Born into a renowned Zionist family and raised on the Zionist ideal of a Jewish state, American-Israeli author Miko Peled's family life took him on a journey that transformed him into a Palestinian human rights activist and an advocate of a one democratic state where Palestinians and Israelis would live as equal citizens.
His father, Matti Peled, was a fervent Zionist ideologue and military man turned leading peace activist. Growing up in Jerusalem as the son of a prominent major general in the Israeli army was a big deal for Peled.
"It was something that I would hear constantly: Oh, you're Matti Peled's son!" Peled told MEMO. "Many times it was positive but many times it was very negative."
When he retired, Matti Peled began meeting with members of the Palestine Liberation Organisation (PLO) and was one of the earliest proponents of the two-state solution. "That's when being the son of Matti Peled suddenly became a bad thing," he continued, "because he was 'an Arab lover'."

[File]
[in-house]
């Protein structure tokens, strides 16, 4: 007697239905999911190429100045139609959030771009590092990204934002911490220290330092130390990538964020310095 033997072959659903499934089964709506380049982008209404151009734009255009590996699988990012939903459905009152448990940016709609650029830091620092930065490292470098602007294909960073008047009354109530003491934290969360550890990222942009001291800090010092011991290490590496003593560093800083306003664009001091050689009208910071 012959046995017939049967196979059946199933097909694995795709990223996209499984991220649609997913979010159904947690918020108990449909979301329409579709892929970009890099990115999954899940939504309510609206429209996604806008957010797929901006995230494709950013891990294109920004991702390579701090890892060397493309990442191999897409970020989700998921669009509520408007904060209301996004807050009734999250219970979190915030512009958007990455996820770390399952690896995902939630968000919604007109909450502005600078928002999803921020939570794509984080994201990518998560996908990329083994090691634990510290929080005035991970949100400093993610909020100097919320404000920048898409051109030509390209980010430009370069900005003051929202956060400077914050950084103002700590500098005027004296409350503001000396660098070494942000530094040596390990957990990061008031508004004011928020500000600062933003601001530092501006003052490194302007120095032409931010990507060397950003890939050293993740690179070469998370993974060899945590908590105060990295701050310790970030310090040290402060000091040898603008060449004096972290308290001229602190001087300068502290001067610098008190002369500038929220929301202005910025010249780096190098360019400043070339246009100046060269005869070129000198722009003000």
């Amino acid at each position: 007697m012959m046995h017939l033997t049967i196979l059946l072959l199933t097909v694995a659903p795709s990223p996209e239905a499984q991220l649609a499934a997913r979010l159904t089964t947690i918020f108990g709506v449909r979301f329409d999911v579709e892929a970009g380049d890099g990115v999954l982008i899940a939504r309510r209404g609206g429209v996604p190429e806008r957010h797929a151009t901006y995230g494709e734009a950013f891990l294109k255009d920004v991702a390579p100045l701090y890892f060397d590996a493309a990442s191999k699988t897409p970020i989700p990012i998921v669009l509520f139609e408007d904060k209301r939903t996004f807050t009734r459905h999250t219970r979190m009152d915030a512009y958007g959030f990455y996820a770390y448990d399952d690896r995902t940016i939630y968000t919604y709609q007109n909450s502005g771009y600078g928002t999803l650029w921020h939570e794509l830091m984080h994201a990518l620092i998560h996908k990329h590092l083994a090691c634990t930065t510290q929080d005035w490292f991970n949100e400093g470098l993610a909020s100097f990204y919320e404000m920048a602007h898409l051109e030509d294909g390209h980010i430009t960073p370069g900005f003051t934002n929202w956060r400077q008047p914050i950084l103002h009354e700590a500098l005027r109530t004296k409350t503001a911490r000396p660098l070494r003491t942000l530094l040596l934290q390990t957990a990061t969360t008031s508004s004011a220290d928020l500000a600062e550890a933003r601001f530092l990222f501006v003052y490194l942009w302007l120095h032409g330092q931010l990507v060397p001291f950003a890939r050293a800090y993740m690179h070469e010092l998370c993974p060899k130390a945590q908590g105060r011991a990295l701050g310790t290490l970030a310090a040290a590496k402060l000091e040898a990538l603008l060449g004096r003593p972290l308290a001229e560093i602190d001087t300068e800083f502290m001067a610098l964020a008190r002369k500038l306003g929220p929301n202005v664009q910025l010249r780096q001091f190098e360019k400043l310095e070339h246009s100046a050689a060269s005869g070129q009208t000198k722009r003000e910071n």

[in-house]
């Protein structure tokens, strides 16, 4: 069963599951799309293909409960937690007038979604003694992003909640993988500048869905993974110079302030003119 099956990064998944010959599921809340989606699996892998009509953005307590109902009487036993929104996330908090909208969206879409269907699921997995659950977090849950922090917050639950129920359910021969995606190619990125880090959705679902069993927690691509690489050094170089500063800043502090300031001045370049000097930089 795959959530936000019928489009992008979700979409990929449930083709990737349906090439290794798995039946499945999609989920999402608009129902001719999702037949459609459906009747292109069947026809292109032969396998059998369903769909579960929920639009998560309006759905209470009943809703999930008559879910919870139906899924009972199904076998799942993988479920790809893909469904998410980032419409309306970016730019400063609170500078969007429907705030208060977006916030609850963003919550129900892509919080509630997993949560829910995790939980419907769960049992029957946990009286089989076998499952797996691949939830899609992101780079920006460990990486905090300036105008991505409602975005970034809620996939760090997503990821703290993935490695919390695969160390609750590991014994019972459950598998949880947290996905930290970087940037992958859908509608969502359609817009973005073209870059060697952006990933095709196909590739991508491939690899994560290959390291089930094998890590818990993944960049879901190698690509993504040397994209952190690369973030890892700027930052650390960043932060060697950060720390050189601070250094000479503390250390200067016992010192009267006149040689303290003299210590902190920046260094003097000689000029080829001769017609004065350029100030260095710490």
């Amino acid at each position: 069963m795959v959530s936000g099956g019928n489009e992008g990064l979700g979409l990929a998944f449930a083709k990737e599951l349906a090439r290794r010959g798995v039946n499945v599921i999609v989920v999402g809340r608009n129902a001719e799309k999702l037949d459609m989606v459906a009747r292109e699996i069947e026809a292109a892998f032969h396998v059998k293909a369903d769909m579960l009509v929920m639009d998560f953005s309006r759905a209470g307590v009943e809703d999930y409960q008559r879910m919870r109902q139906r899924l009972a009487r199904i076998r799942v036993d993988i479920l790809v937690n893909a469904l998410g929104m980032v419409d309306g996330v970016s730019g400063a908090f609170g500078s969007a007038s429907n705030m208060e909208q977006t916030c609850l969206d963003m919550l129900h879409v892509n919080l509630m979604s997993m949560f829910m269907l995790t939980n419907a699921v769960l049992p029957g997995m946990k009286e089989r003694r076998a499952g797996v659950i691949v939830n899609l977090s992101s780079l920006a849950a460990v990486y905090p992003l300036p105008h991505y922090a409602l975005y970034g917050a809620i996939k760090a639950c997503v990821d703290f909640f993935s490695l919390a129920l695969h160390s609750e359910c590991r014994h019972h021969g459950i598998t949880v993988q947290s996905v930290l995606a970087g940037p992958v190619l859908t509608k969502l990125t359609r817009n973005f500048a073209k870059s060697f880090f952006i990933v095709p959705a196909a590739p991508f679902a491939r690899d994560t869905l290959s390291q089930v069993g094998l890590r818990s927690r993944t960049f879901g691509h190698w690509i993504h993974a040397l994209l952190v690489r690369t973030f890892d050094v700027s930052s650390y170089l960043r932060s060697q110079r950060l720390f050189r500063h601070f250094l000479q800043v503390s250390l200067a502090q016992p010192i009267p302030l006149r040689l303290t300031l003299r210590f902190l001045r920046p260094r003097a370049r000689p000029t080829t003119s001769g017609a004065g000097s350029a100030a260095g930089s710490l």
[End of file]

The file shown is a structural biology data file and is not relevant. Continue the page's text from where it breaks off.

Though his father spent his life promoting the idea of a two state-solution and convincing the PLO to give up the armed struggle and accept the two-state-solution, Peled's journey led him to believe that this was not viable or just.
"In hindsight, that was catastrophic for the Palestinians, because a lot of it has to do with why we are here today – the fact that they dropped the struggle."
"I think that he [Matti Peled] and his group were naive. They believed that you can restrain this settler colonialist project, but you cannot restrain colonialism. You can only overpower it with more power."
Peled relates his journey of transformation in his book, "The General's Son: Journey of an Israeli in Palestine", which he published in 2012. "Geographically it's a very short journey because Israel is Palestine, which many people don't realise," Peled told MEMO, "but the journey from the sphere of the privileged, the sphere where everything is clean and safe and the roads are paved, and you have plenty of water, and your rights are secure and you have no worries to the journey of the oppressed, the journey of the occupied, the journey of the dispossessed is an enormous journey – mentally, emotionally, politically."